But waiving all right to the use and control of these lands, on the grounds just assumed, your committee are of the opinion that from the act of Congress, of May 24, 1828, connected with, and followed as it is, by the Organic Act of this Territory, no reasonable doubt can exist of the right of this Legislative Assembly to pass all needful laws in relation to this subject.

In addition, however, to all this, your committee beg leave to refer the House to another light in which this subject may be viewed. By the Organic Law, it is provided that “all the laws of the Governor and Legislative Assembly, shall be submitted to, and, if disapproved by the Congress of the United States, the same shall be null and of no effect.” And by the same act it is provided that the Secretary of the Territory "shall transmit one copy of the laws,” &c. “on or before the first Monday in December in each year, to the President of the United States; and at the same time two copies of the laws to the Speaker of the House of Representatives, for the use of Con

gress.”

It is to be presumed in the absence of any evidence to the contrary, that the Secretary of the Territory has discharged this part of his duty, and that, as Congress has not disapproved of the law of the Territory relating to the school lands, this law, among others, is at least negatively approved of. Furthermore, it is a principle now conceded by our highest judicial officers, that the laws of this Territory are the laws of the United States, within the Territories, until disapproved by Congress. If this view of the subject is correct, the laws of the Territory in relation to the preservation and use of the school lands are realized and of full force and effect.

If we take the opposite view of this subject; if we suppose that our legislative acts must be formally approved by Congress, before they take effect in the Territory, then we have no laws in force.For Congress has not thus formally approved of any act passed by this Assembly. It is true, one or two acts incorporating banks, were thus approved, but they have either died of themselves, been repealed, or are under injunction by our courts, and their charters, will, no doubt, soon be vacated by due course of law. Besides these, no acts of this Legislative Assembly have been approved in any other sense than negatively, by not being disapproved. And to suppose that our laws are not valid and of force, is to throw every thing into chaotic confusion-we are at sea, without helm, compass, or chart.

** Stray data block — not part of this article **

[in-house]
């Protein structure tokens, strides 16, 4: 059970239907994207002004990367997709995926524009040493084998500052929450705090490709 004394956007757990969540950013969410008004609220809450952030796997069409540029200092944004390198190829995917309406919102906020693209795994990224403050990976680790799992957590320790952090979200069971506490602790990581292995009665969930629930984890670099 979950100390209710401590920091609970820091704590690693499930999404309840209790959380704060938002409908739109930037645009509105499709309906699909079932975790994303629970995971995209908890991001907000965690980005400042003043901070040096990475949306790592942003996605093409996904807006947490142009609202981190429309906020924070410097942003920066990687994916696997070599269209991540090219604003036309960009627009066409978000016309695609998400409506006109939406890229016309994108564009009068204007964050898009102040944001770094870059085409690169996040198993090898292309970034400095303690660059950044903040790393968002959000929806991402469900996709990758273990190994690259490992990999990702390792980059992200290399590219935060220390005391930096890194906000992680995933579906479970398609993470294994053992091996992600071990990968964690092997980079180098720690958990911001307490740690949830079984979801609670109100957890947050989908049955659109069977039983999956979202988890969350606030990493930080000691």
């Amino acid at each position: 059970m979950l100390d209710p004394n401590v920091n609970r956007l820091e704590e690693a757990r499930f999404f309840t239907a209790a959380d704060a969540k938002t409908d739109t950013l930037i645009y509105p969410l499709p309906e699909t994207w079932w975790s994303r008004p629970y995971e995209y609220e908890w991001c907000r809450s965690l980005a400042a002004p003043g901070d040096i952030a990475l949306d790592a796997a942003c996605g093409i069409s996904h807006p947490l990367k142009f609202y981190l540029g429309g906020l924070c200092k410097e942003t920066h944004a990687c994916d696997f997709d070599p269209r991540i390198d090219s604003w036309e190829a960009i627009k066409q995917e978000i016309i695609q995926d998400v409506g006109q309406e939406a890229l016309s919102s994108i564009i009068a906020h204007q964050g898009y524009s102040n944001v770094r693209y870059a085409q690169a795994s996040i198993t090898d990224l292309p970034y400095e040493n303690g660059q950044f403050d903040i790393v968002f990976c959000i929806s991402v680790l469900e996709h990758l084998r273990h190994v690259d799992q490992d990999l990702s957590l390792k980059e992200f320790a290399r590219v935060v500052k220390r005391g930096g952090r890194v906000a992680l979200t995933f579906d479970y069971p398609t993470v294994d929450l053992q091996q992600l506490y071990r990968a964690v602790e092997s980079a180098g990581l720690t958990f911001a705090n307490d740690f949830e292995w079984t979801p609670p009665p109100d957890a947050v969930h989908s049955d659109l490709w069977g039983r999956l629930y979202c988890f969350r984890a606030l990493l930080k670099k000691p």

In reviewing the whole subject, your committee are of the opinion, that it was the policy and intention of the general government-deduceable from the general tenure of the acts of Congress in the premises—that the school lands should be under the control of the local Legislature, as trustee : that the special acts of Congress, granting to the Legislature this control, confirms and establishes that intention and finally, such laws having been passed by this Legislature, and not having been disapproved by Congress, leaves the matter without a reasonable doubt as to their validity and force.

In the investigation of this subject, another, and a very important question has presented itself to your committee : that is, whether it was the intention of Congress, in granting these school lands, that the use and avails of each section should be expended for the benefit of schools within the township in which it is located; or whether the proceeds thereof should be made a general fund, to be equally destributed to all parts of the Territory or State.

This question, your committee conceives to be more difficult to decide, than the one previously considered. The language of the several acts of Congress, in relation to the school lands, varies in different acts. In the first act, heretofore quoted, the land was reserved for